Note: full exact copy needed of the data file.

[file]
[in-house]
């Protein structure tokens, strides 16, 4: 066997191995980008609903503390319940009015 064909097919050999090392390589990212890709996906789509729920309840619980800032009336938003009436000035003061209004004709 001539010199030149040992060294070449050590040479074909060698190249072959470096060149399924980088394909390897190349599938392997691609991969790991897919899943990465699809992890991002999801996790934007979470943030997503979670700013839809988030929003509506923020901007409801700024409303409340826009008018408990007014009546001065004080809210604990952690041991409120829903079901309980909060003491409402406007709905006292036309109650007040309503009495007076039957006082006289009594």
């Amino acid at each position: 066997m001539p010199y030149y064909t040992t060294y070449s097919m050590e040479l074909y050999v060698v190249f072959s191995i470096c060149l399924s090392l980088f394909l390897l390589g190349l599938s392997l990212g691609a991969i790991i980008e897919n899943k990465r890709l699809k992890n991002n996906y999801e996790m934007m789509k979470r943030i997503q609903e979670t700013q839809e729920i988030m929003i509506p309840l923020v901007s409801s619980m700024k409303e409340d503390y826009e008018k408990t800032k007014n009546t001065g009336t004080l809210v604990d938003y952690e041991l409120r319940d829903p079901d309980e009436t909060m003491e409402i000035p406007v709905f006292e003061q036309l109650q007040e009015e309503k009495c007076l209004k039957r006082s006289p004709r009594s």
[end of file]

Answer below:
[in-house]
């Protein structure tokens, strides 16, 4: 066997191995980008609903503390319940009015 064909097919050999090392390589990212890709996906789509729920309840619980800032009336938003009436000035003061209004004709 001539010199030149040992060294070449050590040479074909060698190249072959470096060149399924980088394909390897190349599938392997691609991969790991897919899943990465699809992890991002999801996790934007979470943030997503979670700013839809988030929003509506923020901007409801700024409303409340826009008018408990007014009546001065004080809210604990952690041991409120829903079901309980909060003491409402406007709905006292036309109650007040309503009495007076039957006082006289009594």
């Amino acid at each position: 066997m001539p010199y030149y064909t040992t060294y070449s097919m050590e040479l074909y050999v060698v190249f072959s191995i470096c060149l399924s090392l980088f394909l390897l390589g190349l599938s392997l990212g691609a991969i790991i980008e897919n899943k990465r890709l699809k992890n991002n996906y999801e996790m934007m789509k979470r943030i997503q609903e979670t700013q839809e729920i988030m929003i509506p309840l923020v901007s409801s619980m700024k409303e409340d503390y826009e008018k408990t800032k007014n009546t001065g009336t004080l809210v604990d938003y952690e041991l409120r319940d829903p079901d309980e009436t909060m003491e409402i000035p406007v709905f006292e003061q036309l109650q007040e009015e309503k009495c007076l209004k039957r006082s006289p004709r009594s």